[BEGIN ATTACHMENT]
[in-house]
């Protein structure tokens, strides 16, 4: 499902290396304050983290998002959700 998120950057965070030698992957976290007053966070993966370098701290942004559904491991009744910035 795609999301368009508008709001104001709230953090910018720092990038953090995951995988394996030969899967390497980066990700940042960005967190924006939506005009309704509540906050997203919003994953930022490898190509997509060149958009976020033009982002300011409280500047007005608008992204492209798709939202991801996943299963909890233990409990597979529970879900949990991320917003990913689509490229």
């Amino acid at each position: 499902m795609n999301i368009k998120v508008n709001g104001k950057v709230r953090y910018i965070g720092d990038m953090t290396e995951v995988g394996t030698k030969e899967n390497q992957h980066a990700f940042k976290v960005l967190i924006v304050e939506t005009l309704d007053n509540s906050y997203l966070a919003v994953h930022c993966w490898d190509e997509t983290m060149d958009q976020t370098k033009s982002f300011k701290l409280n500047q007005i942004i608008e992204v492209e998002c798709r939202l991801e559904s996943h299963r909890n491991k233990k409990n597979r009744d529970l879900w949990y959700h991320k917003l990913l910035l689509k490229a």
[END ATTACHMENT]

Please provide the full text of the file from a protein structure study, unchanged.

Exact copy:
[in-house]
């Protein structure tokens, strides 16, 4: 499902290396304050983290998002959700 998120950057965070030698992957976290007053966070993966370098701290942004559904491991009744910035 795609999301368009508008709001104001709230953090910018720092990038953090995951995988394996030969899967390497980066990700940042960005967190924006939506005009309704509540906050997203919003994953930022490898190509997509060149958009976020033009982002300011409280500047007005608008992204492209798709939202991801996943299963909890233990409990597979529970879900949990991320917003990913689509490229």
């Amino acid at each position: 499902m795609n999301i368009k998120v508008n709001g104001k950057v709230r953090y910018i965070g720092d990038m953090t290396e995951v995988g394996t030698k030969e899967n390497q992957h980066a990700f940042k976290v960005l967190i924006v304050e939506t005009l309704d007053n509540s906050y997203l966070a919003v994953h930022c993966w490898d190509e997509t983290m060149d958009q976020t370098k033009s982002f300011k701290l409280n500047q007005i942004i608008e992204v492209e998002c798709r939202l991801e559904s996943h299963r909890n491991k233990k409990n597979r009744d529970l879900w949990y959700h991320k917003l990913l910035l689509k490229a």